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BlackBerry World: Six Ways RIM Messed Up Its Own Party

RIM Let Microsoft Windows Phone 7 Steal The Show

The mixed message didn't stop with Flash. One keynote speaker was Microsoft CEO Steve Ballmer, who was on hand to announce that Bing would be the native search engine on the BlackBerry line of phones.

Now, RIM is kind of in a bad spot. It absolutely doesn't want to make Google, the maker of Android, the preferred search engine on its phones. Yahoo has faded quickly as a search engine and is partnered with Microsoft. After that, there are only bit players left (although Ask.com isn't too shabby). So RIM had no choice.

Bing will be fully integrated into the BlackBerry OS, not just a stand-alone app (which is available already), and will be the default search and map application for new devices sold both in the United States and internationally, phones and PlayBook alike, and it they will feature regular, featured placement and promotion in the BlackBerry App World site.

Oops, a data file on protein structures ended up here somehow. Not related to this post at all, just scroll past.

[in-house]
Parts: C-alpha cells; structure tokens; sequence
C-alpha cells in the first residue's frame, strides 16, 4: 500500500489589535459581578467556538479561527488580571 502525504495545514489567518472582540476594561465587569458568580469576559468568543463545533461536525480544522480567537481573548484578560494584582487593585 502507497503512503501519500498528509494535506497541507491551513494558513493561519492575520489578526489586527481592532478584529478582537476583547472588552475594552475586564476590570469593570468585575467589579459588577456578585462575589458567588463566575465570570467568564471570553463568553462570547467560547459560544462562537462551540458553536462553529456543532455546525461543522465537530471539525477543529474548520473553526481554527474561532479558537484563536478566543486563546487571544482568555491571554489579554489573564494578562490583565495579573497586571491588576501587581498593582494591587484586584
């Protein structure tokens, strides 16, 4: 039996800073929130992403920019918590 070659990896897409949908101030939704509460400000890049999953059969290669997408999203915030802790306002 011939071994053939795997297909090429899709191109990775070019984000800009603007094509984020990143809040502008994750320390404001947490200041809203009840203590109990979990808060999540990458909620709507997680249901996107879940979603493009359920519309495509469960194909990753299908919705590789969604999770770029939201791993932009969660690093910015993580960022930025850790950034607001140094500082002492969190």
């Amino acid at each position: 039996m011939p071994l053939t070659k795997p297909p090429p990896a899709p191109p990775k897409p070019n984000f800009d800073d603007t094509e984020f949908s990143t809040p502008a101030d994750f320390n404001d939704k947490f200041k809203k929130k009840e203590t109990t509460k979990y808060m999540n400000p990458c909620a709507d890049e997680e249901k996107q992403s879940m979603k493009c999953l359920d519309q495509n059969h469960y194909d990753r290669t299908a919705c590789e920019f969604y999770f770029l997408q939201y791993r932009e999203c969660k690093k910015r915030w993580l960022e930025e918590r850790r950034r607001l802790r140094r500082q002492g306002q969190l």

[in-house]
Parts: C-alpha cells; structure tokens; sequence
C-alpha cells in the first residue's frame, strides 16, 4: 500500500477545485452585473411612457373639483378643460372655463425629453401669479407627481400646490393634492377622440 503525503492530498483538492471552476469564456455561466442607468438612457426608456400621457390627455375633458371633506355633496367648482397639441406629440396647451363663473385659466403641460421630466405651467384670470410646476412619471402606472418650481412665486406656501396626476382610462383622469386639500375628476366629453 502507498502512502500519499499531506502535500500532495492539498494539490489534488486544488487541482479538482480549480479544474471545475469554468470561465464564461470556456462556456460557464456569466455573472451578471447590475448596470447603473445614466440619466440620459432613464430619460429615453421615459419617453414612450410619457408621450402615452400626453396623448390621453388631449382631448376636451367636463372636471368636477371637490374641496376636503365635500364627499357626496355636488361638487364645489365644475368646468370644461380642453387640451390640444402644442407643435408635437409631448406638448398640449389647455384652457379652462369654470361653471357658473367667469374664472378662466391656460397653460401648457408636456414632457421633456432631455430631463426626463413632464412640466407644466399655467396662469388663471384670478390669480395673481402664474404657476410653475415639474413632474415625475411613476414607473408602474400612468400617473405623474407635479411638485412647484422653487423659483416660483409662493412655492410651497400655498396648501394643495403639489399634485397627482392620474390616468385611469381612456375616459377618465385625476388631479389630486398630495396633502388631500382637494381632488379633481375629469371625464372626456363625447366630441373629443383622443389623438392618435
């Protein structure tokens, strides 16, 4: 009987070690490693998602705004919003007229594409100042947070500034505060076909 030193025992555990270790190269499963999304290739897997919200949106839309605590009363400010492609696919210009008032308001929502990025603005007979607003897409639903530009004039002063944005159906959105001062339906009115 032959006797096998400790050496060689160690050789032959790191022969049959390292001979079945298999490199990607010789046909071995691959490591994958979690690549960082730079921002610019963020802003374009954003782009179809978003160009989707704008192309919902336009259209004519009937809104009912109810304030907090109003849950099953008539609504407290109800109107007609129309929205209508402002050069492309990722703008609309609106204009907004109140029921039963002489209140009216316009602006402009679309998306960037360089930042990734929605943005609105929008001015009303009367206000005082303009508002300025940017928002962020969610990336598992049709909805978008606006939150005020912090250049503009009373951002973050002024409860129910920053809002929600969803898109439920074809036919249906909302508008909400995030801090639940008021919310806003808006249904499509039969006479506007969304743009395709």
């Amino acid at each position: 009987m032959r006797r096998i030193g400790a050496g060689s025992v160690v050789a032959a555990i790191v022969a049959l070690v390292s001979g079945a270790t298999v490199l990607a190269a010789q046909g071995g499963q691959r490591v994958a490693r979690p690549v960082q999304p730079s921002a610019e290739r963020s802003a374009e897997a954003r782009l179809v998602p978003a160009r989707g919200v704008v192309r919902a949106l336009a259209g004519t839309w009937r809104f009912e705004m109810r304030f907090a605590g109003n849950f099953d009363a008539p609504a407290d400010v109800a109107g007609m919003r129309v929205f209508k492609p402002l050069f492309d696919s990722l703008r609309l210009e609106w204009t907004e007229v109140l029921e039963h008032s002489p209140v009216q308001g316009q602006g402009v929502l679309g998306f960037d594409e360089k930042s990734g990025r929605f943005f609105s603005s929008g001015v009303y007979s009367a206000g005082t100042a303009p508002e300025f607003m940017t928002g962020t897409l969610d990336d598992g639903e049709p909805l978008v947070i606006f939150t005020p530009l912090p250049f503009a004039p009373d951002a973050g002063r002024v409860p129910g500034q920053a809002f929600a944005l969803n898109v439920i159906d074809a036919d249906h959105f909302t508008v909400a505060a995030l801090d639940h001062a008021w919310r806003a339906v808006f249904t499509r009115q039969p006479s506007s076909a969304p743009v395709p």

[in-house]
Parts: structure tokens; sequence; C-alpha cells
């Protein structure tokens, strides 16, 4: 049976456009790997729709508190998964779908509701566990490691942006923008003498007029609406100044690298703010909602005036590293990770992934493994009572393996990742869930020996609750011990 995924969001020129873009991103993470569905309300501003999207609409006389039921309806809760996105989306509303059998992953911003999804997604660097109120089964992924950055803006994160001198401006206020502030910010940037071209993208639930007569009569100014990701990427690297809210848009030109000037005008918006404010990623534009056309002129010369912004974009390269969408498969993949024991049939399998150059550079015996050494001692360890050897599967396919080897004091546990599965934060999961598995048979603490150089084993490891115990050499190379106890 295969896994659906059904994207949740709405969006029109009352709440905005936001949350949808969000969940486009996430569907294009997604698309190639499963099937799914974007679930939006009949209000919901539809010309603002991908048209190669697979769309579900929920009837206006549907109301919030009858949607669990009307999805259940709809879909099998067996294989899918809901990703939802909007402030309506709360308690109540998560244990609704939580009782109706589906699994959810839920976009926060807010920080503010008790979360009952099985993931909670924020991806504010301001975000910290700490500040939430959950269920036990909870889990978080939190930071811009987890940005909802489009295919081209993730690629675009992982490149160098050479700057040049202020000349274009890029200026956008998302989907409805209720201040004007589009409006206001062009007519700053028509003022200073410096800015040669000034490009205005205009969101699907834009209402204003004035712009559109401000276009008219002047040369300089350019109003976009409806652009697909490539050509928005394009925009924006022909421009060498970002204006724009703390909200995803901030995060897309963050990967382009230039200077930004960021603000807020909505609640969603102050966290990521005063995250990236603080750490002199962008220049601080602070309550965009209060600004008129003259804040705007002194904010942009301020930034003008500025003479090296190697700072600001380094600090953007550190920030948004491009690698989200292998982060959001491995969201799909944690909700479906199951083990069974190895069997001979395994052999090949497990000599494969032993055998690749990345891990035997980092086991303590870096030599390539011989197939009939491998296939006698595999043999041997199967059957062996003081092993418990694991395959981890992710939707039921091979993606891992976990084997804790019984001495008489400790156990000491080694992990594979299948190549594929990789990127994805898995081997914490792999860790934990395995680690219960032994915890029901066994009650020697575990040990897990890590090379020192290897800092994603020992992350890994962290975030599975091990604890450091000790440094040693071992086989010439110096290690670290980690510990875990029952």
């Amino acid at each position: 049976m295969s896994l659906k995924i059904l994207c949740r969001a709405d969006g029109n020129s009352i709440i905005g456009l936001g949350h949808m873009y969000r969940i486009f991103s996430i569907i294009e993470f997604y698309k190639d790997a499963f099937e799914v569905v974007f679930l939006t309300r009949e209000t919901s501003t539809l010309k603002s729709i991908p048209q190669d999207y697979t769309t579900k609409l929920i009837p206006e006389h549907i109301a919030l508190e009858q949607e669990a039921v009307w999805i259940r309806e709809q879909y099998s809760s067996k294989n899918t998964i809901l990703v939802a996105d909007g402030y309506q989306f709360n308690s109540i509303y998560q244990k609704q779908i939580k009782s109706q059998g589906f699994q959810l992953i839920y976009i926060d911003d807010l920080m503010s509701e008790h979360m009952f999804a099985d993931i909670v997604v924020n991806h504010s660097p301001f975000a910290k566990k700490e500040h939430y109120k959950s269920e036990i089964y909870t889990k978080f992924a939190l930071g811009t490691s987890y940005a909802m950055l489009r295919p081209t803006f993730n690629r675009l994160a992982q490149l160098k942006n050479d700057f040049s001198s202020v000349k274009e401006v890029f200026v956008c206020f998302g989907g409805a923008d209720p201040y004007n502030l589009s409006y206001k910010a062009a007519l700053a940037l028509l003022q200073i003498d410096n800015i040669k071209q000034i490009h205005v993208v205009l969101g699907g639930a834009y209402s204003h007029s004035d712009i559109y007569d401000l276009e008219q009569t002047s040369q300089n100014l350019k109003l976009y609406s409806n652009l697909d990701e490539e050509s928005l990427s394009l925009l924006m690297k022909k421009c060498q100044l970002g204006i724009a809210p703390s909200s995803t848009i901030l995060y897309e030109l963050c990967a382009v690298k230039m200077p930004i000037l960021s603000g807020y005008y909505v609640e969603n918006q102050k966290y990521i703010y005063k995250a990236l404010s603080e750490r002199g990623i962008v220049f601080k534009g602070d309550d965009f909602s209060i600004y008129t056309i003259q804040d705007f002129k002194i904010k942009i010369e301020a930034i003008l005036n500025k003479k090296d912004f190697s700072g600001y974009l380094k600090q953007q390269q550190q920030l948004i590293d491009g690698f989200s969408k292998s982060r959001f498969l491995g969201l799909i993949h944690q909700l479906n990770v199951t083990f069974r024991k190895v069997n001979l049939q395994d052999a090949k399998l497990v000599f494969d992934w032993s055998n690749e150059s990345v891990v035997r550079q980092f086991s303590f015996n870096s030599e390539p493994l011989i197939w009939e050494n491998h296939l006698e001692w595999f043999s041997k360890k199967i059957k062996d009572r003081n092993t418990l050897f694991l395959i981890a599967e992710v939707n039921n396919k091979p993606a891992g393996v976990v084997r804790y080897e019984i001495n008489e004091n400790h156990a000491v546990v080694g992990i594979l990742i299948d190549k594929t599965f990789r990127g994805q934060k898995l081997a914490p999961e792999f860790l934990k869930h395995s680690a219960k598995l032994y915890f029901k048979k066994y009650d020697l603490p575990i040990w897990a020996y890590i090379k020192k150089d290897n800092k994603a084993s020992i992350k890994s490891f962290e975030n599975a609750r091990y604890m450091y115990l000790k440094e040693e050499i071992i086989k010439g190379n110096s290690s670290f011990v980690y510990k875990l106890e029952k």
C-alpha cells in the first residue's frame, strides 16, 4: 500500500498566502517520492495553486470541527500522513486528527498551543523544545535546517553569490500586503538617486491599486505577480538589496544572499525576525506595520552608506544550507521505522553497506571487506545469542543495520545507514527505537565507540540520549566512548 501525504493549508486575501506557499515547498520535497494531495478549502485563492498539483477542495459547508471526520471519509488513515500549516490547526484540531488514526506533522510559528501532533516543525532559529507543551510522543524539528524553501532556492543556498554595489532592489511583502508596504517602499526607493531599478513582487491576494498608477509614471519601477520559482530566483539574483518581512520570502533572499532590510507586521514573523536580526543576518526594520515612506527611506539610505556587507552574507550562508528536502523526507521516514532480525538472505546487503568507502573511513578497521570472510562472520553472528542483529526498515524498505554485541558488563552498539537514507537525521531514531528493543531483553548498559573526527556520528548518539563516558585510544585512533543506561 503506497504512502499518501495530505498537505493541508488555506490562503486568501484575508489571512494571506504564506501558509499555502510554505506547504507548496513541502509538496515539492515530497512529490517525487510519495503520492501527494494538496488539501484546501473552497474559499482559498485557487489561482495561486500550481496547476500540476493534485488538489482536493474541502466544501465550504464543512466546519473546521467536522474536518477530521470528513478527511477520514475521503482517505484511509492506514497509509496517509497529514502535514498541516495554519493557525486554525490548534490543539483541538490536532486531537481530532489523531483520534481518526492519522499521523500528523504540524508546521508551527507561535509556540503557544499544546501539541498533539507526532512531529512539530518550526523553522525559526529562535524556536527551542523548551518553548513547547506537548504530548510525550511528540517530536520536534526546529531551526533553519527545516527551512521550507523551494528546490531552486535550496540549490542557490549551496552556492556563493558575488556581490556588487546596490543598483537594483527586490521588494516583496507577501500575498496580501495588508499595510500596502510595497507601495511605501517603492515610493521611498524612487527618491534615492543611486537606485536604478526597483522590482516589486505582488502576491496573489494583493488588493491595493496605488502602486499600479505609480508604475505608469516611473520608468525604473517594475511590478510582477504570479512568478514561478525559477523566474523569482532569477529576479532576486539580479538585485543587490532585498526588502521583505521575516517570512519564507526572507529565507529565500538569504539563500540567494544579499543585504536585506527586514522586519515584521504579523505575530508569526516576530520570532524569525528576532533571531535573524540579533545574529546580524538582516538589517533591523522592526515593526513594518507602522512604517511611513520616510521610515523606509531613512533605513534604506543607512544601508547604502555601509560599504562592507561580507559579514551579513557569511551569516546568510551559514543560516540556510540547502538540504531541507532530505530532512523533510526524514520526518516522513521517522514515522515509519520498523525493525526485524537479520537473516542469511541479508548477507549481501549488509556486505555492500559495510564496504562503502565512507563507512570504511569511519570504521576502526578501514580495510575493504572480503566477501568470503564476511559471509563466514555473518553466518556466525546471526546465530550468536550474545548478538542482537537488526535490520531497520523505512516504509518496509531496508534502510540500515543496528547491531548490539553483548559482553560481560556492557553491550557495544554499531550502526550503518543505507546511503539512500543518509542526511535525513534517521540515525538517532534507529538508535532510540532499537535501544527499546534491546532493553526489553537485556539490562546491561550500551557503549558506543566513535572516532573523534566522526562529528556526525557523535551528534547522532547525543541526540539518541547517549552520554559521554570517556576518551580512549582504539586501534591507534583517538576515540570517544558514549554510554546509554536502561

However, Ballmer, ever the salesman, used his time on stage with RIM to pitch Windows Phone 7 to an audience full of BlackBerry developers. I wish I could have seen the look on Lazaridis's face when that happened. Ballmer took the stage to make an announcement and totally stole the show on RIM and tried to steal a few developers, too.

A lot of people were left laughing, but more than a few journalists were shaking their heads. We're not surprised that Ballmer is so shameless, but it also says he's not in the least bit worried about blowback from RIM for such a breach of protocol. Microsoft has about one-quarter of RIM's marketshare, according to ComScore, and they are not intimidated in the least by RIM.